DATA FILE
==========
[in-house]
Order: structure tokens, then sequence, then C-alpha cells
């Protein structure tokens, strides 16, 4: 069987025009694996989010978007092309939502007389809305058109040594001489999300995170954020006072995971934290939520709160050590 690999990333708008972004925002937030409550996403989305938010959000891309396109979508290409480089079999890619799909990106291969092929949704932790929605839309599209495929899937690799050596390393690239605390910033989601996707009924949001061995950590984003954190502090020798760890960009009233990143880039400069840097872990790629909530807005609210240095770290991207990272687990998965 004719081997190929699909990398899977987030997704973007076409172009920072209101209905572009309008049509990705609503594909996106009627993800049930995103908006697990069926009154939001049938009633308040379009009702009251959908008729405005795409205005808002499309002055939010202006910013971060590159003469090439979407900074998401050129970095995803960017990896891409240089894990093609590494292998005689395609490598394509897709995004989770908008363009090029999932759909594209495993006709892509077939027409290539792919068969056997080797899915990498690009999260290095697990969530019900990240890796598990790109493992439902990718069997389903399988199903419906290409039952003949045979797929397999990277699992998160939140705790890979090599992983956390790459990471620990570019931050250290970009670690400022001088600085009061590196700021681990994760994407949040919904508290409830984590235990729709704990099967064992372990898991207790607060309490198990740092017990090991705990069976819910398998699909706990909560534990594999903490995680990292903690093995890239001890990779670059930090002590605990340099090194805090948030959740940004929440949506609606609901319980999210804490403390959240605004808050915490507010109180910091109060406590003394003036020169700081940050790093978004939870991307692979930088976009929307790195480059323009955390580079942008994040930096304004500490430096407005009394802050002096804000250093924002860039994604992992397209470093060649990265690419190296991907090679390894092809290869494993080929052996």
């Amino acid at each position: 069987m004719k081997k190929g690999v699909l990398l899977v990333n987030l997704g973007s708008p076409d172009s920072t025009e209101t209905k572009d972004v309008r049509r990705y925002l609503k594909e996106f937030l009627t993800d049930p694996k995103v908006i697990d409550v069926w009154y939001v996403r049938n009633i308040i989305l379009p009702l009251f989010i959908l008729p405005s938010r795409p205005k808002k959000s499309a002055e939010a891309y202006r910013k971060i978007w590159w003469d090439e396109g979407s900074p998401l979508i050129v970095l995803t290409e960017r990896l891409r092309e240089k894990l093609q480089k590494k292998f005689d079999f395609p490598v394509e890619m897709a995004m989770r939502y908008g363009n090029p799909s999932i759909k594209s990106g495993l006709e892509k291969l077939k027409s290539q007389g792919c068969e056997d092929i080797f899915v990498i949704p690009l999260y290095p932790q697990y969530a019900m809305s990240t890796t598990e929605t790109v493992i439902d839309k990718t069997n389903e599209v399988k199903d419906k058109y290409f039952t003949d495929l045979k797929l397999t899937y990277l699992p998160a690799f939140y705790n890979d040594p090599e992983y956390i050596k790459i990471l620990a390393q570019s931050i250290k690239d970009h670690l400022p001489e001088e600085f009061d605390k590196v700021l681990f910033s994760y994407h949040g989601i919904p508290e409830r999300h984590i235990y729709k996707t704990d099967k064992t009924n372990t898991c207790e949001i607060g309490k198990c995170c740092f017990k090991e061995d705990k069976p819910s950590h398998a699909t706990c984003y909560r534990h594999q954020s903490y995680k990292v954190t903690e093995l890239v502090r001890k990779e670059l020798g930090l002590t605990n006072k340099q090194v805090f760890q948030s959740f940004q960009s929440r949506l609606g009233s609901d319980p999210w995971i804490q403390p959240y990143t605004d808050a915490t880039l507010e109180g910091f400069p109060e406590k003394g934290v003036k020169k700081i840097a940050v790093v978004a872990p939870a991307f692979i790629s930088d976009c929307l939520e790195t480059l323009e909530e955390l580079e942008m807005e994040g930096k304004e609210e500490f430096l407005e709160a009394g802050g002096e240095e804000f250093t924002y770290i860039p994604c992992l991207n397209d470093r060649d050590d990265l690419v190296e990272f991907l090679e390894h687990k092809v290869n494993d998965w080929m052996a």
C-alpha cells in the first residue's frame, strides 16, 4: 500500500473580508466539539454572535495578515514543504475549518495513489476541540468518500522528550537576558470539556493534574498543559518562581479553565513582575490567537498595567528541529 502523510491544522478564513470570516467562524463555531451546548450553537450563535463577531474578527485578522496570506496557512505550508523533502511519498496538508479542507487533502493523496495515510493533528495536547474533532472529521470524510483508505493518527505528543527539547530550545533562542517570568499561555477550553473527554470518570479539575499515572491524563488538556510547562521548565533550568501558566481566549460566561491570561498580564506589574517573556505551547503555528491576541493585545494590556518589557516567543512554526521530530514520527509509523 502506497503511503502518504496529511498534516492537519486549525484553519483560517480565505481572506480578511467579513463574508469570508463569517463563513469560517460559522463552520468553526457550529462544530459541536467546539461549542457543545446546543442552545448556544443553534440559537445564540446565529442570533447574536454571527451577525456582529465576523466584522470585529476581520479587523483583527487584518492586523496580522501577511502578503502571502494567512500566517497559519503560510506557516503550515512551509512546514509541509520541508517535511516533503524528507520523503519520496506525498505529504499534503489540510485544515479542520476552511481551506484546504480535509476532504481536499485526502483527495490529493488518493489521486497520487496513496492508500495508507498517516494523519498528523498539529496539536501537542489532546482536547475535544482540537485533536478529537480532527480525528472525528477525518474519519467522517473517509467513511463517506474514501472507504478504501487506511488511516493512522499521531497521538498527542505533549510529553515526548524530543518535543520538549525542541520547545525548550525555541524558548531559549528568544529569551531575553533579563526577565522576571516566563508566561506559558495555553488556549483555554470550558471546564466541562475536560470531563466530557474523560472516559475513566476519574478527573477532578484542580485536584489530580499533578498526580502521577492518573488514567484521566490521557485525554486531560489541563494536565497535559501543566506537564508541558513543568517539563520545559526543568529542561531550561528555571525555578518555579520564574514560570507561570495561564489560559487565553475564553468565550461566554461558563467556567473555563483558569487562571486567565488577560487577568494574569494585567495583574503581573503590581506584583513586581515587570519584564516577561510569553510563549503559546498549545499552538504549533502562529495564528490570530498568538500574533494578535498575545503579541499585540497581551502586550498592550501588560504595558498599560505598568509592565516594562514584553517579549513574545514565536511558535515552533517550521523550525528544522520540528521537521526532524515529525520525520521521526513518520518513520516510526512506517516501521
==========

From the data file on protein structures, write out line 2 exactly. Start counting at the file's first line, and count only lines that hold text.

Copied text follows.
Order: structure tokens, then sequence, then C-alpha cells